Duncan says:

At CFAR workshops, we often installed this as an explicit local norm: "If at any point you want to convey 'hey, I'm bowing out of this conversation now, but it's not intended to be any sort of reflection on you or the topic, I'm not making a statement, I'm just doing what's good for me and that's all,' you just say 'Leaving orbit!' and people will wave to you and keep on talking."

This strikes me as good social tech to try out on LessWrong (linking to this page to define the term).

Basic rationale:

  1. It's important to be able to randomly exit conversations. Otherwise, people won't add as much useful stuff to conversations in the first place (lest they be trapped).
  2. Sometimes people want to leave a message to indicate they're exiting. But it can be tricky to phrase such messages without implying one or more of: 
    • "I think my last message is the last word in this conversation, and has resolved all outstanding issues."
    • "I think you have raised no important or worth-responding-to points since my last message."
    • "I think that you as a person are unworthy of my time."
    • "Your last messages convinced me; I agree with you."
    • "Your last messages didn't convince me; I disagree."
    • "I have no idea how to object-level-respond to your messages."
  3. (Maybe some of these are things you want to communicate in some contexts, but it's good to not have to communicate them!)
  4. So having a very generic placeholder thing to say here is useful. "(Leaving orbit.)" seems friendly and generic enough to suit the bill.

Caveat: I think it's also 100% fine to exit conversations without leaving a message at all.

I generally think society has far too many "do this or you're bad" norms, especially automatic norms. A bad outcome would be if "leaving orbit" (or similar) came to be seen as an expectation or requirement, rather than as an option. If this idea catches on too much, I suggest deliberately exiting more conversations without leaving any message, so as to keep this option from ossifying into an expectation. 🙂

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It’s important to be able to randomly exit conversations. Otherwise, people won’t add as much useful stuff to conversations in the first place (lest they be trapped).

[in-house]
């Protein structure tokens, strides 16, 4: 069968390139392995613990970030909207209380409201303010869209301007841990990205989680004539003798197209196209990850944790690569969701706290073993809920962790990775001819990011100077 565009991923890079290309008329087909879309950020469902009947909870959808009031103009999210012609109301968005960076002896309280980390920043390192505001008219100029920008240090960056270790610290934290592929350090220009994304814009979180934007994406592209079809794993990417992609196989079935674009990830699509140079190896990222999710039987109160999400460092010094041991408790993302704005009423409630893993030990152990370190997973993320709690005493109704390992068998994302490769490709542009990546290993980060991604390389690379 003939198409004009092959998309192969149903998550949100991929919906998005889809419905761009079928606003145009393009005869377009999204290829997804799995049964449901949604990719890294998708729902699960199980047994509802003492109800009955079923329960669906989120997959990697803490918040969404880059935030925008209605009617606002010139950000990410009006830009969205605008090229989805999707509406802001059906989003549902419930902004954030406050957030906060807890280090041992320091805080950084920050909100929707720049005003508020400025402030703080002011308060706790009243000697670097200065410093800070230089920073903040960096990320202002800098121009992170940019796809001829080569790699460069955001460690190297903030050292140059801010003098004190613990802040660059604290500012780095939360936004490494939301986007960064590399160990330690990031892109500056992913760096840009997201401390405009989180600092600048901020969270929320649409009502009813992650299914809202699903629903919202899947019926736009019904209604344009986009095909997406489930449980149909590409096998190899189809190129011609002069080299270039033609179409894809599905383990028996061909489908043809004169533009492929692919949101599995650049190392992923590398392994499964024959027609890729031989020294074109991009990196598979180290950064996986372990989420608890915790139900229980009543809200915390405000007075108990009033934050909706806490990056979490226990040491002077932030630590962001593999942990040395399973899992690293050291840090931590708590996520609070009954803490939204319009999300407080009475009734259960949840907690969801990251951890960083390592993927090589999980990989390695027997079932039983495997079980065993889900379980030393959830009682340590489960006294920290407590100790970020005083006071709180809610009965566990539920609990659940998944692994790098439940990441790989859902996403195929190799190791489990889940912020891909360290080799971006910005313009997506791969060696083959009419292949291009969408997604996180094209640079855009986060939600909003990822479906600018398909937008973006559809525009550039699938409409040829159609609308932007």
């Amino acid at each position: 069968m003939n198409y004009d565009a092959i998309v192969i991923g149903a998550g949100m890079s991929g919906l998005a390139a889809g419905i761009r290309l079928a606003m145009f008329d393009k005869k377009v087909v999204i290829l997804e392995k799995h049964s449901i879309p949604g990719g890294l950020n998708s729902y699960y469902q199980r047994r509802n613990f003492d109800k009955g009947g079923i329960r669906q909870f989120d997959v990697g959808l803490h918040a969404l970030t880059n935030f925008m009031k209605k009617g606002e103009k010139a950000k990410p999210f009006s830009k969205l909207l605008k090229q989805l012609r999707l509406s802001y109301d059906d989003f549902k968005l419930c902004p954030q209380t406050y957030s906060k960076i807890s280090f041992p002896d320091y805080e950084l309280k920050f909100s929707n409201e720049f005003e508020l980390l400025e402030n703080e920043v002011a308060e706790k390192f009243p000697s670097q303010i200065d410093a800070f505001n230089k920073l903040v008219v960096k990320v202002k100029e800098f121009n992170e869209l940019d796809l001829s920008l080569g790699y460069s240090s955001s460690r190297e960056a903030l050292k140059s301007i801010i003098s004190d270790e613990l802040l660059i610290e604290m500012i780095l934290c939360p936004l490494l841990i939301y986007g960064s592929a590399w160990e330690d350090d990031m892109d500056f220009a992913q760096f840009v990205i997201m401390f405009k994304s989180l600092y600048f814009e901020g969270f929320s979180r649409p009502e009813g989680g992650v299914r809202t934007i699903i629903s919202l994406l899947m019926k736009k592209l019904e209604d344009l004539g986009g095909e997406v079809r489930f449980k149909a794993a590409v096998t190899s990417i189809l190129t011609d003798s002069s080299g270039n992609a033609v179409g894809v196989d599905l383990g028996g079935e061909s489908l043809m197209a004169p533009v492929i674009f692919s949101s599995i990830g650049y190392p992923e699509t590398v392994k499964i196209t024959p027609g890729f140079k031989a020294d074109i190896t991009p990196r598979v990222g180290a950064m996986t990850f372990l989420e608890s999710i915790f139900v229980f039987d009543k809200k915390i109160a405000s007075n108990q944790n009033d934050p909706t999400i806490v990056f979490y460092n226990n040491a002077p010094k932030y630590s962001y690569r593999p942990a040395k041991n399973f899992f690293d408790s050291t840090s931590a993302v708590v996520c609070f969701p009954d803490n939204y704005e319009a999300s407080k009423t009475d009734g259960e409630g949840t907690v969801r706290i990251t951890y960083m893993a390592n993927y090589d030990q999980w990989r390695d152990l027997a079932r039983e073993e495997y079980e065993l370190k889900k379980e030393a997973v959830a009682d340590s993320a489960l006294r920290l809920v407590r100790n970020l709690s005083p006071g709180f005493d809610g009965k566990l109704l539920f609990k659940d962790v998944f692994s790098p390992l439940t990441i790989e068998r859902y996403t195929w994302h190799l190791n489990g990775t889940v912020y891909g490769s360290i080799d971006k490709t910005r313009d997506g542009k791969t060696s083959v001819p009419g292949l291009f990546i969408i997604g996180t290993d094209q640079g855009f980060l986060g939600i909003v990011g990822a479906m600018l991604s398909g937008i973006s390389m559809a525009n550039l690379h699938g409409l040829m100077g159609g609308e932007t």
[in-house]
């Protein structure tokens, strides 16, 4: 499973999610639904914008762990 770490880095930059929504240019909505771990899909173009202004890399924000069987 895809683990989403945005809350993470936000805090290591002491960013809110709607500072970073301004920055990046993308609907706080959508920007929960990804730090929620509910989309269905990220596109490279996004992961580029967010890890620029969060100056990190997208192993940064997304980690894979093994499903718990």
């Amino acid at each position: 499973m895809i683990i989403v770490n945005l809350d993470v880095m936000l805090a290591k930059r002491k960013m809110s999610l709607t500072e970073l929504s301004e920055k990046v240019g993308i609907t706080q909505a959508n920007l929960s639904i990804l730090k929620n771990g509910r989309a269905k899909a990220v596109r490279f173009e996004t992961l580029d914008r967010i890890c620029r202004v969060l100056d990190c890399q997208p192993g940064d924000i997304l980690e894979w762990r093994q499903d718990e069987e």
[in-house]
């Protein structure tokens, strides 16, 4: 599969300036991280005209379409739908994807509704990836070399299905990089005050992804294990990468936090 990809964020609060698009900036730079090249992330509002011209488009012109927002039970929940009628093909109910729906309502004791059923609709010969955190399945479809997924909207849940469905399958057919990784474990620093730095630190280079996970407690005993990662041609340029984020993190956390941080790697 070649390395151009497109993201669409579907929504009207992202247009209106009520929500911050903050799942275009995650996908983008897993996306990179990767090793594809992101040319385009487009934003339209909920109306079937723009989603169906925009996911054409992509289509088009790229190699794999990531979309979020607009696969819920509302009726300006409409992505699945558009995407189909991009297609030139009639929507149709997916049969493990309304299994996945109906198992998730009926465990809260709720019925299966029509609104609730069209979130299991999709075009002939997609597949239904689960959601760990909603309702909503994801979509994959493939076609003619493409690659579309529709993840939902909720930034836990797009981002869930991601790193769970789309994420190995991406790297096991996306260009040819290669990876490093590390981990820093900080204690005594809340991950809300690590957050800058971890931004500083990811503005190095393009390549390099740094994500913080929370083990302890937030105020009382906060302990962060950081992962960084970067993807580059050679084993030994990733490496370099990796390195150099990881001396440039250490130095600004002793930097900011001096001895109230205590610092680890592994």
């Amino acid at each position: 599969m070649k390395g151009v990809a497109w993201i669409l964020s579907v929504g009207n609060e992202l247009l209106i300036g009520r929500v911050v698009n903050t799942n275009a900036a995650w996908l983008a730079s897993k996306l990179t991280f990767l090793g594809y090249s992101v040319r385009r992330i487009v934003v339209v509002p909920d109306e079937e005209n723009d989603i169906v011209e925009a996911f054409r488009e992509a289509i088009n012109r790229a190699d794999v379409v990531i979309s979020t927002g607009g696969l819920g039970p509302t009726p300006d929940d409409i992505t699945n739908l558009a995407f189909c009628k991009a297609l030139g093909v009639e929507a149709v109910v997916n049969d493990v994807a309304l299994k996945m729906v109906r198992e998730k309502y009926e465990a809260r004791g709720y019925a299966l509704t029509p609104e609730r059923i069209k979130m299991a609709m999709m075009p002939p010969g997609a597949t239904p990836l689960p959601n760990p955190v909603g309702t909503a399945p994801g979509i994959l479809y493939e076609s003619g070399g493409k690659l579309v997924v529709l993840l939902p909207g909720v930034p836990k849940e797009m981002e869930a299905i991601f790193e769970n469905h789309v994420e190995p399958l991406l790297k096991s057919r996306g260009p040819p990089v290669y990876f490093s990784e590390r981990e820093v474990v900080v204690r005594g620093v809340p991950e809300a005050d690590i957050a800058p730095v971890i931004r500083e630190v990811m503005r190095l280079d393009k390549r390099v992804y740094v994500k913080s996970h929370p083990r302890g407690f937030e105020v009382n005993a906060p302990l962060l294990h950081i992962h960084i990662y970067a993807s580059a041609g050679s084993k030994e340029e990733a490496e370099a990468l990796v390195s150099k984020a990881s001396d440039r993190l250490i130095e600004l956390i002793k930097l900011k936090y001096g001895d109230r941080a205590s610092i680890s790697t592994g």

I used to think the opposite. I'm no longer so sure but it's at least not clear which position is right. Yes, if people couldn't randomly exit, that has a cost in terms of some people being more reluctant to start/join conversations in the first place, but doesn't the same apply for many rationalist norms? It also has benefits in terms of attracting people who like knowing that a conversation won't just randomly end without them knowing why, and in terms of providing valuable info to the audience about why a conversation ended.

I really wish we could do an experiment to gather some empirical data about this, perhaps by implementing this 12-year-old feature request.

I was going to suggest something along the lines of your feature request. In an ideal world, I'd like it to tie in to a system that reminds the parent poster of open responses they wished to address (not through in-your-face notifications, but kept in some easily accessed list/priority queue).

I don't generally worry at all about the etiquette of actively deciding to disengage online. What I do worry about is that I/others will forget to follow up on productive exchanges.

Generally, the people I'm most eager to get responses from have many high value ways to spend their time. To the extent that not responding is efficient for them, I have no problem with that. It only seems to be a net loss if they forgot/lost track.

Agreed. There are benefits to low-cost exit, but also costs, and which wins out depends on the situation.


There's another term already used on LW for (I think) exactly this purpose: "tapping out".

"Tapping out" derives, I think, from a context where it specifically indicates acknowledging defeat, whereas the LW term specifically wants not to. "Leaving orbit" is more neutral in that respect.

Neither of them really conveys to an uninitiated reader what the intended meaning is. That may be an unavoidable problem, though.